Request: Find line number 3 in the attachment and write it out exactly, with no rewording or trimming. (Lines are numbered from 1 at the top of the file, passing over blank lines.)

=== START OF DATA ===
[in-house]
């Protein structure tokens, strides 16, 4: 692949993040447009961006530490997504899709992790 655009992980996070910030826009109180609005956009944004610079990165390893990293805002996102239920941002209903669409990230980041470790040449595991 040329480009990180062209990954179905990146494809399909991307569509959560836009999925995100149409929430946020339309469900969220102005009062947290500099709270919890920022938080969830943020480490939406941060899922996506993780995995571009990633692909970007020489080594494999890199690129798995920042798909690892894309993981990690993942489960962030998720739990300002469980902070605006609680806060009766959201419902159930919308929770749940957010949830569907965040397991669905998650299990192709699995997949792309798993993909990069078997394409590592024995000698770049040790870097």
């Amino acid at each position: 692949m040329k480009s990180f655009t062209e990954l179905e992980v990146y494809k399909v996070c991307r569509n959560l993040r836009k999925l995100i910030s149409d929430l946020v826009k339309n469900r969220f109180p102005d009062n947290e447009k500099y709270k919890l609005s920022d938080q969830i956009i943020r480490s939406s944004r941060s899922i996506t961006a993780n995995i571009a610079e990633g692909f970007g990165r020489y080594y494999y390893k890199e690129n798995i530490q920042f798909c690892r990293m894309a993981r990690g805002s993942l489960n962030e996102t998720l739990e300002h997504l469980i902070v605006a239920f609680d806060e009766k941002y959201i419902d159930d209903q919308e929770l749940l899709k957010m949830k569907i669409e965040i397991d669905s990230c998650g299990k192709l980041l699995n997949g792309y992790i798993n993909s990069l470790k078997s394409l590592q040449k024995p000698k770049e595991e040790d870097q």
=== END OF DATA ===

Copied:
């Amino acid at each position: 692949m040329k480009s990180f655009t062209e990954l179905e992980v990146y494809k399909v996070c991307r569509n959560l993040r836009k999925l995100i910030s149409d929430l946020v826009k339309n469900r969220f109180p102005d009062n947290e447009k500099y709270k919890l609005s920022d938080q969830i956009i943020r480490s939406s944004r941060s899922i996506t961006a993780n995995i571009a610079e990633g692909f970007g990165r020489y080594y494999y390893k890199e690129n798995i530490q920042f798909c690892r990293m894309a993981r990690g805002s993942l489960n962030e996102t998720l739990e300002h997504l469980i902070v605006a239920f609680d806060e009766k941002y959201i419902d159930d209903q919308e929770l749940l899709k957010m949830k569907i669409e965040i397991d669905s990230c998650g299990k192709l980041l699995n997949g792309y992790i798993n993909s990069l470790k078997s394409l590592q040449k024995p000698k770049e595991e040790d870097q």